On April 10, the Aidekman Arts Center continued its event series for the semester and hosted Tufts Professor of the Practice Natalie Shapero. Currently teaching two courses on poetry at Tufts, Shapero has published multiple collections of poems. Her most recent book, “Hard Child” (2017), made the short list for the International Griffin Poetry Prize. Shapero has also had works published in The New Yorker, The New York Times Magazine and the Boston Review.
Inside the Tufts University Art Gallery, Professor Natalie Shapero read a poem titled “The Lone Acceptable Application of Daylight” to an intimately small crowd at lunchtime. Surrounded by pieces of media such as collections of tweets or Facebook posts from Harry Dodge’s exhibit on display, she fittingly read a poem on ‘civil discourse on the internet.’
Shapero’s route to where she is today may seem unorthodox, but to her, it all fits together. As a high schooler, she first became interested in poetry through friends who were writing poetry, but in college she began to study it seriously.
In an interview with the Daily, Shapero explained that “taking poetry workshops in college is what really solidified it for [her] as something that [she has] a serious art practice around.”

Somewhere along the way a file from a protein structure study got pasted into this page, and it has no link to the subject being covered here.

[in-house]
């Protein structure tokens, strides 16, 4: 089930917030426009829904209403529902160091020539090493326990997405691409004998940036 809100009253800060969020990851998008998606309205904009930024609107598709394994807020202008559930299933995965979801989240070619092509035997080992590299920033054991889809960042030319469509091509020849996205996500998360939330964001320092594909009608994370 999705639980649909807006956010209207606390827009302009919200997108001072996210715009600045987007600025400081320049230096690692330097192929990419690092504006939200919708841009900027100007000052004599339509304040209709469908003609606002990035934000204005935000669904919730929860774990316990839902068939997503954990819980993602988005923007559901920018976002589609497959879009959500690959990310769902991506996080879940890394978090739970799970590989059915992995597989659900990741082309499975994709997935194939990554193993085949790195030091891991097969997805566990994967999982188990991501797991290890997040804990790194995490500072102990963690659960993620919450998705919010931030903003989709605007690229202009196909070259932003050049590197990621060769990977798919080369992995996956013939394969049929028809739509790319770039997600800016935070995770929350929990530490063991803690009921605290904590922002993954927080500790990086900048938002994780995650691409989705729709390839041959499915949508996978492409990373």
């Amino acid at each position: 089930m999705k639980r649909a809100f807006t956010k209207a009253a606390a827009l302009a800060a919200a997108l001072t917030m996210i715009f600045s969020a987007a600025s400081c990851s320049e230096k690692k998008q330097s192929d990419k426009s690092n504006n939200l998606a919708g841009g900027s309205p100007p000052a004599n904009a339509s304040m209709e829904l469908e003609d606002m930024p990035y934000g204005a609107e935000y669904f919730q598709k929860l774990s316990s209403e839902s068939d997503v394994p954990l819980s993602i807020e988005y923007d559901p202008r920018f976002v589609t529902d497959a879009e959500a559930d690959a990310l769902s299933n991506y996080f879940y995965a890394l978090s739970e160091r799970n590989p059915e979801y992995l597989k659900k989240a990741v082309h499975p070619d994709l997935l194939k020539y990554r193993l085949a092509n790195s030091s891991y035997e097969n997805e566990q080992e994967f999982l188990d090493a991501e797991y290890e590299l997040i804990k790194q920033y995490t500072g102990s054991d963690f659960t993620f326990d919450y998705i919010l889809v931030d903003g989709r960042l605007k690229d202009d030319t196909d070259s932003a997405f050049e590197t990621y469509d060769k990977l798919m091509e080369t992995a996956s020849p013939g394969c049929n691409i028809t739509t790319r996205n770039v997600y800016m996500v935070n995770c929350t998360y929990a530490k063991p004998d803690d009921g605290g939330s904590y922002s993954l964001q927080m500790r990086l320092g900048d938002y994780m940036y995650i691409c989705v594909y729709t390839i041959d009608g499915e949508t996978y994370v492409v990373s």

After receiving her bachelor’s degree from Johns Hopkins University, Shapero immediately went on to the Ohio State University to receive her Master’s of Fine Arts. She then followed this up by earning a law degree from University of Chicago. Shapero then spent time as a lawyer working in establishment clause law for an organization called Americans United For Separation of Church and State in Washington, D.C.
Shapero shared her thoughts on the intersection between the seemingly disparate fields of poetry and law.
“I think [poetry and law] are very related,” Shapero said. “I think that thinking about literature, you ask a lot of questions about language and ambiguity and degrees of universality, like what the possibilities [are] for multiple meanings in a single piece of text, and that inquiry in statutory construction is the same … I see a lot of resonances between both and been able in to keep a foot in both worlds.”
Based off her works at the reading, this seems true. Shapero spoke more to the nature of her poetry.
“I’m interested a lot in writing about power dynamics, misuses of power, inequitable distributions of power,” she said.
Shapero’s first poem, “The Lone Acceptable Application of Daylight,” is written from the perspective of wealthy Manhattanites looking down on people walking on the chic, modern High Line. Once marketed as urban revitalization, the High Line and its surrounding neighborhood now symbolize a tale of gentrification as corporations and expensive real estate take over the space.
Shapero then reads a poem titled “Sunshower.“ The poem literally reads different idioms from different cultures to describe the meteorological phenomenon, but includes fictional names for it as well.